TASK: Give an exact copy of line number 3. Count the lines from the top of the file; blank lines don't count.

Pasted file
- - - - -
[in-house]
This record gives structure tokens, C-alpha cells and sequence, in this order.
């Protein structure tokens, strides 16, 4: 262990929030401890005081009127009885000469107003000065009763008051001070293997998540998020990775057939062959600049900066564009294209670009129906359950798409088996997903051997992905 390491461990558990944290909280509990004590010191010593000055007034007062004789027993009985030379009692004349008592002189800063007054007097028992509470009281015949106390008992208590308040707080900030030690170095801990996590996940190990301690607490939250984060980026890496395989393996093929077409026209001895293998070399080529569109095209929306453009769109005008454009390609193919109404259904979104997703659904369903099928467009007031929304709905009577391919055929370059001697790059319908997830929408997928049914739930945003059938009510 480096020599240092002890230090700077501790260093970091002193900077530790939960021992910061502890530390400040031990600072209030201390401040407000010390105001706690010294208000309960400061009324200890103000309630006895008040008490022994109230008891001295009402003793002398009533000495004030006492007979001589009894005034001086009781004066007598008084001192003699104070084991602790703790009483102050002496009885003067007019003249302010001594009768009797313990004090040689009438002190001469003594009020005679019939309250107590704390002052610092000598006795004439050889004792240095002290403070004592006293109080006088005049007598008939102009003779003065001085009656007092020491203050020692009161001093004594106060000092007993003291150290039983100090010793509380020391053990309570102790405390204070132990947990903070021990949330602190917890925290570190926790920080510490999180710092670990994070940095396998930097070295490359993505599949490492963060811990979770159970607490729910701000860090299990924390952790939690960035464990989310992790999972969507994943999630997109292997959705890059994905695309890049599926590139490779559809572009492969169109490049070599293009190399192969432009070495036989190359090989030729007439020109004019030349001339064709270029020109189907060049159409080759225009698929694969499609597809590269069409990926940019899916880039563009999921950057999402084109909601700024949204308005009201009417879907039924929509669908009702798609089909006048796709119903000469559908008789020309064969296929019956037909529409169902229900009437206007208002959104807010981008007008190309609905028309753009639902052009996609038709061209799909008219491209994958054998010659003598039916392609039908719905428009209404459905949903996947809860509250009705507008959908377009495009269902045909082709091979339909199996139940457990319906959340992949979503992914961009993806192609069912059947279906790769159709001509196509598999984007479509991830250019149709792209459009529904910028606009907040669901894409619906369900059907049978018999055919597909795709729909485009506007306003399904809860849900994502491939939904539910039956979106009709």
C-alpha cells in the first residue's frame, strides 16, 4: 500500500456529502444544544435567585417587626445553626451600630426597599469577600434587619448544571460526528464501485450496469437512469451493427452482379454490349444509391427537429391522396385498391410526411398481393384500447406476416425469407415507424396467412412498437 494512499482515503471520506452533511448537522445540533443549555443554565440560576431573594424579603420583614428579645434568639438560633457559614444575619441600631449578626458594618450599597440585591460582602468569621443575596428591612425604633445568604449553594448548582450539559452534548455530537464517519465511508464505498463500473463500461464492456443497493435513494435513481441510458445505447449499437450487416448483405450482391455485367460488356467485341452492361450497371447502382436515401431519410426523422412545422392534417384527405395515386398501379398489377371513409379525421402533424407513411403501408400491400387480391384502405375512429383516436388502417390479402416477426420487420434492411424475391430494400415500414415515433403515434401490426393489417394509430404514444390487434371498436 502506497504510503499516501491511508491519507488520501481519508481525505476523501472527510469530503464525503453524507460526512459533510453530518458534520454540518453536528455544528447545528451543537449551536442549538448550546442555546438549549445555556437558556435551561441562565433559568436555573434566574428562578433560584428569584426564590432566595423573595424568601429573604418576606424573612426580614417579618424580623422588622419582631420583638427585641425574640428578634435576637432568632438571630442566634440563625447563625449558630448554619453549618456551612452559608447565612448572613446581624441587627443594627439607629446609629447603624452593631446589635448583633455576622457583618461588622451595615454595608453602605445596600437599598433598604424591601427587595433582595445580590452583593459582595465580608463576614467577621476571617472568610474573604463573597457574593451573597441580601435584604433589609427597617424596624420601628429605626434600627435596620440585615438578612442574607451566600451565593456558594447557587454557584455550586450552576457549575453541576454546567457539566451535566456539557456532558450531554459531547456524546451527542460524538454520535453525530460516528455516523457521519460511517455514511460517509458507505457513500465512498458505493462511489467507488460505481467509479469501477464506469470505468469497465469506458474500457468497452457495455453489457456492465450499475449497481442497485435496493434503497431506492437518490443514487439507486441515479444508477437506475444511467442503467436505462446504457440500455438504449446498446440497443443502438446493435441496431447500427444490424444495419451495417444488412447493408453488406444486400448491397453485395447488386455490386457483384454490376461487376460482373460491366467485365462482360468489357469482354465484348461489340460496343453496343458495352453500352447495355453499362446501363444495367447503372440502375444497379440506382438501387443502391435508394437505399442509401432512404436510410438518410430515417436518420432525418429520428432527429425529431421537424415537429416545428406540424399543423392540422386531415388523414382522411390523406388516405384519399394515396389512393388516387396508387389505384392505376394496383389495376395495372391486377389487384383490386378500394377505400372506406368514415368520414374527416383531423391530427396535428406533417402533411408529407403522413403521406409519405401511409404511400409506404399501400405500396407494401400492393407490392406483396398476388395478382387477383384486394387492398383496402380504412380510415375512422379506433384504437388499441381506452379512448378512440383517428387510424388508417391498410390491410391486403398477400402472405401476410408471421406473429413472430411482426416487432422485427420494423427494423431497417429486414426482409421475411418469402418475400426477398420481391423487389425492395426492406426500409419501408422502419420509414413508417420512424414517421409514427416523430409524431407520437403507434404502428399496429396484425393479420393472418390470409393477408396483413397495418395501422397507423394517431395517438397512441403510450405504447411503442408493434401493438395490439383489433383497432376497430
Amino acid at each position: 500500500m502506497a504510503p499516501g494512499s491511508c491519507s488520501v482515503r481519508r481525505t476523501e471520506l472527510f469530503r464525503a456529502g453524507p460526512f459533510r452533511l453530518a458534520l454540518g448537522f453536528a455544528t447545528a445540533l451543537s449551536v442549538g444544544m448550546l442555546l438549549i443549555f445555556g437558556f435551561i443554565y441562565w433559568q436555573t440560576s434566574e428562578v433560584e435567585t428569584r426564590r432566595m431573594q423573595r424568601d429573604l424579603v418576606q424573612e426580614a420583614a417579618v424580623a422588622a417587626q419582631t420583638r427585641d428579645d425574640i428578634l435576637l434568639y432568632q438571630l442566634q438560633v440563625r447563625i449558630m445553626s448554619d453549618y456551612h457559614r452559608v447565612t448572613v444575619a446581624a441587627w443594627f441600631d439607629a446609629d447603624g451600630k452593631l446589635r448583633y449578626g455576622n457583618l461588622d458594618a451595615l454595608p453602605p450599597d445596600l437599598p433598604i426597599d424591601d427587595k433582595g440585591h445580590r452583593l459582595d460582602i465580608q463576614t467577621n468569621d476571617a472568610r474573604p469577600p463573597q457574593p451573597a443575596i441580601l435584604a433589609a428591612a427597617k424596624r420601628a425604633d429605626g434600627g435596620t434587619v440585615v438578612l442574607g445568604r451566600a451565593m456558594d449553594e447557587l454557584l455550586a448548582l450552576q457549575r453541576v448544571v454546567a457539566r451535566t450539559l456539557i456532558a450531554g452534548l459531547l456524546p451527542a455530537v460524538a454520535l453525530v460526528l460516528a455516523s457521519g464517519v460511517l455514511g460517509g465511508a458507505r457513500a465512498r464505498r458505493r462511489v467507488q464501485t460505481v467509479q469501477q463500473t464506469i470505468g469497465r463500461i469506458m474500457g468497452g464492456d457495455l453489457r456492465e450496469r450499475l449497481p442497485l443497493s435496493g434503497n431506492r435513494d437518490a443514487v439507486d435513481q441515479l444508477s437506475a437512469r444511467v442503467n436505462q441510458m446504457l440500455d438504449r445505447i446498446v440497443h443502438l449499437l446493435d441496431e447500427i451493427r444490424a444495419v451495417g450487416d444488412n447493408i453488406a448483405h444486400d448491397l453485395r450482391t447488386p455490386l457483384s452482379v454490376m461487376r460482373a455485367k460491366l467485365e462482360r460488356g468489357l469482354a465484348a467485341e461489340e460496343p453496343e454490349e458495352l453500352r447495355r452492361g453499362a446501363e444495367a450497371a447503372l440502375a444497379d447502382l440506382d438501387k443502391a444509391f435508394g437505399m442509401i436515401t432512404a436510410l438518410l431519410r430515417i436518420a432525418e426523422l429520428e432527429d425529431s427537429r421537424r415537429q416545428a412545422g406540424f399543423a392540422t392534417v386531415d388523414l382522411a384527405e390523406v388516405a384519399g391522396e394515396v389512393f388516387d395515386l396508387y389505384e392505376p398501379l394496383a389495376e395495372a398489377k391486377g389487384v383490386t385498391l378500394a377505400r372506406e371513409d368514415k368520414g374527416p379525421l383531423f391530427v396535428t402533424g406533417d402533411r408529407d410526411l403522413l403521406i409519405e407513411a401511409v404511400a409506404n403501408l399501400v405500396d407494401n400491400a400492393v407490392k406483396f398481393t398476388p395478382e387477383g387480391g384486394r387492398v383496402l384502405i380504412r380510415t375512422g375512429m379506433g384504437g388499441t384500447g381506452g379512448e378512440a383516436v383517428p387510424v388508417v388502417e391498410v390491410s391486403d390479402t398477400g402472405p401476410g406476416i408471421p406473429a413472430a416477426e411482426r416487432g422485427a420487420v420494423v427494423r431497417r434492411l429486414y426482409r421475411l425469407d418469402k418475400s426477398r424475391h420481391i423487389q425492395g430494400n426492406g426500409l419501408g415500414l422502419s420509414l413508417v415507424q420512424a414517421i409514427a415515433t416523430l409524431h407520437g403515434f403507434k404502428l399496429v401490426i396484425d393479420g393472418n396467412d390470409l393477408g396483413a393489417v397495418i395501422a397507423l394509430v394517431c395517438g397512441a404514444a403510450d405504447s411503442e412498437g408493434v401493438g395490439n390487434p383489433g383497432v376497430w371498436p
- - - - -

């Protein structure tokens, strides 16, 4: 262990929030401890005081009127009885000469107003000065009763008051001070293997998540998020990775057939062959600049900066564009294209670009129906359950798409088996997903051997992905 390491461990558990944290909280509990004590010191010593000055007034007062004789027993009985030379009692004349008592002189800063007054007097028992509470009281015949106390008992208590308040707080900030030690170095801990996590996940190990301690607490939250984060980026890496395989393996093929077409026209001895293998070399080529569109095209929306453009769109005008454009390609193919109404259904979104997703659904369903099928467009007031929304709905009577391919055929370059001697790059319908997830929408997928049914739930945003059938009510 480096020599240092002890230090700077501790260093970091002193900077530790939960021992910061502890530390400040031990600072209030201390401040407000010390105001706690010294208000309960400061009324200890103000309630006895008040008490022994109230008891001295009402003793002398009533000495004030006492007979001589009894005034001086009781004066007598008084001192003699104070084991602790703790009483102050002496009885003067007019003249302010001594009768009797313990004090040689009438002190001469003594009020005679019939309250107590704390002052610092000598006795004439050889004792240095002290403070004592006293109080006088005049007598008939102009003779003065001085009656007092020491203050020692009161001093004594106060000092007993003291150290039983100090010793509380020391053990309570102790405390204070132990947990903070021990949330602190917890925290570190926790920080510490999180710092670990994070940095396998930097070295490359993505599949490492963060811990979770159970607490729910701000860090299990924390952790939690960035464990989310992790999972969507994943999630997109292997959705890059994905695309890049599926590139490779559809572009492969169109490049070599293009190399192969432009070495036989190359090989030729007439020109004019030349001339064709270029020109189907060049159409080759225009698929694969499609597809590269069409990926940019899916880039563009999921950057999402084109909601700024949204308005009201009417879907039924929509669908009702798609089909006048796709119903000469559908008789020309064969296929019956037909529409169902229900009437206007208002959104807010981008007008190309609905028309753009639902052009996609038709061209799909008219491209994958054998010659003598039916392609039908719905428009209404459905949903996947809860509250009705507008959908377009495009269902045909082709091979339909199996139940457990319906959340992949979503992914961009993806192609069912059947279906790769159709001509196509598999984007479509991830250019149709792209459009529904910028606009907040669901894409619906369900059907049978018999055919597909795709729909485009506007306003399904809860849900994502491939939904539910039956979106009709």